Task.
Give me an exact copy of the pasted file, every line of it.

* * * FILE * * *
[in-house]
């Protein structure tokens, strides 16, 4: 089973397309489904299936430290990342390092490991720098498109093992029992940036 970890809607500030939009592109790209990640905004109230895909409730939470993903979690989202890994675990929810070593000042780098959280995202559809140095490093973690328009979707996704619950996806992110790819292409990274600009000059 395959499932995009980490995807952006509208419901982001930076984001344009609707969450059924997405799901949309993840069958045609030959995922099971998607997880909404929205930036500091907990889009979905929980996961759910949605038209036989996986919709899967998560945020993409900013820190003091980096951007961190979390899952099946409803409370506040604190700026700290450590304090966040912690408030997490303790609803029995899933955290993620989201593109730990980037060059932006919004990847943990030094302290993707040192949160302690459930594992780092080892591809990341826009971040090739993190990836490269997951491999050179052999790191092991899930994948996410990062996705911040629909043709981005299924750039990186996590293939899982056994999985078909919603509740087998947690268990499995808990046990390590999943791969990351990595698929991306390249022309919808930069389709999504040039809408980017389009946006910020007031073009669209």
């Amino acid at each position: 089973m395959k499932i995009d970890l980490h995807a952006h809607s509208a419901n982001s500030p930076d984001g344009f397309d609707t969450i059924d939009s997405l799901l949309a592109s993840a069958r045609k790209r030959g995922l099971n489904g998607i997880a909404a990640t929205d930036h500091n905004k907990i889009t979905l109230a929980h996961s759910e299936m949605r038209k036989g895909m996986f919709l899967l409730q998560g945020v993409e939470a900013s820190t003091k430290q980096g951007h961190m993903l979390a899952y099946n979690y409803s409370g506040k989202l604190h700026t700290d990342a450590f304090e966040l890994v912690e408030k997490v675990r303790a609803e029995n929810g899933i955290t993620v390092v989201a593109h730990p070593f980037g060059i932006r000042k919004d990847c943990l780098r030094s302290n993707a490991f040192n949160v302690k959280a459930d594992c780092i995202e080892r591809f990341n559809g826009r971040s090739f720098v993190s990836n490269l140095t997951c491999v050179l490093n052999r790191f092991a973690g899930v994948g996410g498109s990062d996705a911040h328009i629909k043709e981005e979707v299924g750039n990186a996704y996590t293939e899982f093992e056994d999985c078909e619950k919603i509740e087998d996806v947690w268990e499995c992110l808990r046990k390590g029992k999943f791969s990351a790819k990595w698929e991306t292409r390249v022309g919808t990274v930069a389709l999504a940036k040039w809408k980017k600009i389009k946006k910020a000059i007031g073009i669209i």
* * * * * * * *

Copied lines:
[in-house]
């Protein structure tokens, strides 16, 4: 089973397309489904299936430290990342390092490991720098498109093992029992940036 970890809607500030939009592109790209990640905004109230895909409730939470993903979690989202890994675990929810070593000042780098959280995202559809140095490093973690328009979707996704619950996806992110790819292409990274600009000059 395959499932995009980490995807952006509208419901982001930076984001344009609707969450059924997405799901949309993840069958045609030959995922099971998607997880909404929205930036500091907990889009979905929980996961759910949605038209036989996986919709899967998560945020993409900013820190003091980096951007961190979390899952099946409803409370506040604190700026700290450590304090966040912690408030997490303790609803029995899933955290993620989201593109730990980037060059932006919004990847943990030094302290993707040192949160302690459930594992780092080892591809990341826009971040090739993190990836490269997951491999050179052999790191092991899930994948996410990062996705911040629909043709981005299924750039990186996590293939899982056994999985078909919603509740087998947690268990499995808990046990390590999943791969990351990595698929991306390249022309919808930069389709999504040039809408980017389009946006910020007031073009669209």
């Amino acid at each position: 089973m395959k499932i995009d970890l980490h995807a952006h809607s509208a419901n982001s500030p930076d984001g344009f397309d609707t969450i059924d939009s997405l799901l949309a592109s993840a069958r045609k790209r030959g995922l099971n489904g998607i997880a909404a990640t929205d930036h500091n905004k907990i889009t979905l109230a929980h996961s759910e299936m949605r038209k036989g895909m996986f919709l899967l409730q998560g945020v993409e939470a900013s820190t003091k430290q980096g951007h961190m993903l979390a899952y099946n979690y409803s409370g506040k989202l604190h700026t700290d990342a450590f304090e966040l890994v912690e408030k997490v675990r303790a609803e029995n929810g899933i955290t993620v390092v989201a593109h730990p070593f980037g060059i932006r000042k919004d990847c943990l780098r030094s302290n993707a490991f040192n949160v302690k959280a459930d594992c780092i995202e080892r591809f990341n559809g826009r971040s090739f720098v993190s990836n490269l140095t997951c491999v050179l490093n052999r790191f092991a973690g899930v994948g996410g498109s990062d996705a911040h328009i629909k043709e981005e979707v299924g750039n990186a996704y996590t293939e899982f093992e056994d999985c078909e619950k919603i509740e087998d996806v947690w268990e499995c992110l808990r046990k390590g029992k999943f791969s990351a790819k990595w698929e991306t292409r390249v022309g919808t990274v930069a389709l999504a940036k040039w809408k980017k600009i389009k946006k910020a000059i007031g073009i669209i």